Peter Nickles steps up his crusade against special-ed lawyers, taking aim at Brown & Associates—-“the giant of special-ed litigation in the District,” according to Examiner’s Bill Myers. His complaint “cites a single case brought by two firm lawyers on behalf of ‘A.C.,’ a mentally retarded teenager. The suit claims that Brown & Associates continued to press a due process complaint demanding special-ed services for A.C. even though A.C. had dropped out of school.” B&A associate responds: “It’s getting childish, quite honestly….When we’re up to till 10, 11 o’clock at night working tirelessly trying to help these kids learn to read and write — is that what this is about? I do think that D.C. is intending to intimidate these parents.”

Metro—-finally—-to upgrade underground cell phone service so those of us who have carriers other than Verizon can make a call. Says Kytja Weir in Examiner: “Metro’s board of directors has agreed to negotiate with national carriers Sprint Nextel, AT&T, T-Mobile and Verizon Wireless to extend and improve wireless service in the rail system as early as this year….the proposed $40 million contract would be spread over 21 years and would not immediately relieve the cash-strapped agency as it struggles to close a nearly $30 million shortfall in the budget that begins July 1.”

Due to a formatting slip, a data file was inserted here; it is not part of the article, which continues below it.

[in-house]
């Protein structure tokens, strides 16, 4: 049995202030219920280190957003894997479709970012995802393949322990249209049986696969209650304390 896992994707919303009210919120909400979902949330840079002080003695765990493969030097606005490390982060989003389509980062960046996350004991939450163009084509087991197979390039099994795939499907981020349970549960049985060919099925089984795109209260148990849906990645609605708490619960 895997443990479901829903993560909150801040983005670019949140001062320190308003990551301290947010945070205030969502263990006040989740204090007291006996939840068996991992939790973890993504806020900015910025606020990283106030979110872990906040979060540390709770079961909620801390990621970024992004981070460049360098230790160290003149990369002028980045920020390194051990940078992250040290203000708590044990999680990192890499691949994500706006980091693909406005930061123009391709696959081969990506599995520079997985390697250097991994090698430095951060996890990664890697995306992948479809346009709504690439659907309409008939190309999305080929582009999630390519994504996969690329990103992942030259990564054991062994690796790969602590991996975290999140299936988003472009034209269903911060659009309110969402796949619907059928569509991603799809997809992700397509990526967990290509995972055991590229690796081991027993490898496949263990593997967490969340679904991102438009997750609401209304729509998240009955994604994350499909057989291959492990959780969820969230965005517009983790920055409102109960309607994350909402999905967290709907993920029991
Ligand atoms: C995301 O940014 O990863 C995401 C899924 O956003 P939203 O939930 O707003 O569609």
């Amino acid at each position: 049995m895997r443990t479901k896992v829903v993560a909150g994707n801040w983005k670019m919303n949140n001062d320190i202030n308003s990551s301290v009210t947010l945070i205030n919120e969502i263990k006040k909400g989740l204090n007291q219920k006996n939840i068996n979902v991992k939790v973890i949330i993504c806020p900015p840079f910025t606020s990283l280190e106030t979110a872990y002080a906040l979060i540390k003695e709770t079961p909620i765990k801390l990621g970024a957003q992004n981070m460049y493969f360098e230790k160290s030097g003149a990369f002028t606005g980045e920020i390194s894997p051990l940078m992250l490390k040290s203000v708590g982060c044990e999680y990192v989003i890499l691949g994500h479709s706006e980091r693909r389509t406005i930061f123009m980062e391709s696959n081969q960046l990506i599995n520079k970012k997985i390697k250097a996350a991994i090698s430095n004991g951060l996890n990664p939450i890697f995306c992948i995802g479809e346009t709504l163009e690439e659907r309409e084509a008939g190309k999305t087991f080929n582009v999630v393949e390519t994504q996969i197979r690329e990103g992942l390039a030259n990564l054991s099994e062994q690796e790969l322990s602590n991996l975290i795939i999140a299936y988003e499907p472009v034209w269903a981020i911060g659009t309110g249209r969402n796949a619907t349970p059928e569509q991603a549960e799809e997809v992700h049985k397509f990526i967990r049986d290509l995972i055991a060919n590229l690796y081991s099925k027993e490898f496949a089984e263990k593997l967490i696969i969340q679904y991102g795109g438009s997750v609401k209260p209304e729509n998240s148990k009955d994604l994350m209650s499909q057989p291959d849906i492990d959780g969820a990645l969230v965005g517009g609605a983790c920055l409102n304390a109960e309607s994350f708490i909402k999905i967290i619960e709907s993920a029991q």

Capitol Hill neighborhood group files suit seeking to stop 11th Street Bridge replacement project, reports Michael Neibauer in Examiner. “The suit alleges the nearly $500 million project will devastate natural, scenic and ecological resources, destroy 1.5 acres of federal parkland, force the relocation of the Anacostia Boathouse and exacerbate air pollution.”

Colby King, in his column this weekend, masterfully combines two of his bread-and-butter columnar archetypes: (a) Memories of Old Foggy Bottom and (b) Indignance at an Imperfect Criminal Justice System. Chandra Levy‘s cold case has been solved, he writes (actually not yet, Colby), but what about Harrison McKinley Walker‘s?

CHANDRA LATEST—-Detectives back from California; Fenty tells WTOP yesterday that announcement expected “extremely soon.”

In WaPo, Mary Beth Sheridan and Paul Duggan examine the prospects for the Ensign amendment as the D.C. House Voting Rights Act nears final passage. Quotemeister Norm Ornstein echoes the point LL made Thursday: “The amendment drew widespread support, he said, because ‘people don’t want to vote against the National Rifle Association.’ But, he added, if the amendment was dropped, legislators could approve the bill and still get credit for their pro-gun stance in the earlier vote. ‘You can have your cake and eat it, too.'”

WaTimes’ David Dickson takes a lengthy look at potential problems with new vacant-property tax rate—-doubled to 10 percent. “[M]ortgage lenders, investors and people with decades of experience redeveloping buildings and land in the District say the law likely will have the opposite effect. It will lead, they say, to massive foreclosures and uncollected tax revenue. Some say the real estate tax is so high that it amounts to a de facto government ‘taking’ of property without due process.” The old 5 percent rate wasn’t a big deal during the housing boom, but now, “That is no longer the case….’It’s impossible to get money from lenders today because they are terrified of the 10 percent tax rate,’ which they must pay in the event of a foreclosure.”